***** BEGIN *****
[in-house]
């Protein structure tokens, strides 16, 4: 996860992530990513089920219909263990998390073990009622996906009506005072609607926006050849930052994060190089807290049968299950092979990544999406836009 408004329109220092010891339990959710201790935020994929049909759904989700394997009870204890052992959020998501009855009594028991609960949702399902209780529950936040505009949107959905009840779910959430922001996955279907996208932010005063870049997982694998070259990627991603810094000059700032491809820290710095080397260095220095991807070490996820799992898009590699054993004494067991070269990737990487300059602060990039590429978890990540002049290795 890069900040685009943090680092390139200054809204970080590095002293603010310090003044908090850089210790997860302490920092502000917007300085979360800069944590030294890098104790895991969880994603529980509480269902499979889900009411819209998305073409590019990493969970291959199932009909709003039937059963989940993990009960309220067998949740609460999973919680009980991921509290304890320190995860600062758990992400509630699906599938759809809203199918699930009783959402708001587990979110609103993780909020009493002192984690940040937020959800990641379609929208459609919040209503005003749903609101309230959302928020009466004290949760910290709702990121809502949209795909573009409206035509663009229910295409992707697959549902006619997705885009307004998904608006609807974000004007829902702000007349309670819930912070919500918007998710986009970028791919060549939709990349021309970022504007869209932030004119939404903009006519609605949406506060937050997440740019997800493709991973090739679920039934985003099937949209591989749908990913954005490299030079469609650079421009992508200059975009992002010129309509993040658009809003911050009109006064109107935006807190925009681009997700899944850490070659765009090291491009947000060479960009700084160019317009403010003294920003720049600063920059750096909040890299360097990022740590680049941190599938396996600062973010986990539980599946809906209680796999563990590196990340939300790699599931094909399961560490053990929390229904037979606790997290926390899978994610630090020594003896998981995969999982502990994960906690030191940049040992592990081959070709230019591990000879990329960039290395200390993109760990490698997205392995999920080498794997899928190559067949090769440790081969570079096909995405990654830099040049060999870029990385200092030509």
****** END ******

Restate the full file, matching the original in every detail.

[in-house]
């Protein structure tokens, strides 16, 4: 996860992530990513089920219909263990998390073990009622996906009506005072609607926006050849930052994060190089807290049968299950092979990544999406836009 408004329109220092010891339990959710201790935020994929049909759904989700394997009870204890052992959020998501009855009594028991609960949702399902209780529950936040505009949107959905009840779910959430922001996955279907996208932010005063870049997982694998070259990627991603810094000059700032491809820290710095080397260095220095991807070490996820799992898009590699054993004494067991070269990737990487300059602060990039590429978890990540002049290795 890069900040685009943090680092390139200054809204970080590095002293603010310090003044908090850089210790997860302490920092502000917007300085979360800069944590030294890098104790895991969880994603529980509480269902499979889900009411819209998305073409590019990493969970291959199932009909709003039937059963989940993990009960309220067998949740609460999973919680009980991921509290304890320190995860600062758990992400509630699906599938759809809203199918699930009783959402708001587990979110609103993780909020009493002192984690940040937020959800990641379609929208459609919040209503005003749903609101309230959302928020009466004290949760910290709702990121809502949209795909573009409206035509663009229910295409992707697959549902006619997705885009307004998904608006609807974000004007829902702000007349309670819930912070919500918007998710986009970028791919060549939709990349021309970022504007869209932030004119939404903009006519609605949406506060937050997440740019997800493709991973090739679920039934985003099937949209591989749908990913954005490299030079469609650079421009992508200059975009992002010129309509993040658009809003911050009109006064109107935006807190925009681009997700899944850490070659765009090291491009947000060479960009700084160019317009403010003294920003720049600063920059750096909040890299360097990022740590680049941190599938396996600062973010986990539980599946809906209680796999563990590196990340939300790699599931094909399961560490053990929390229904037979606790997290926390899978994610630090020594003896998981995969999982502990994960906690030191940049040992592990081959070709230019591990000879990329960039290395200390993109760990490698997205392995999920080498794997899928190559067949090769440790081969570079096909995405990654830099040049060999870029990385200092030509």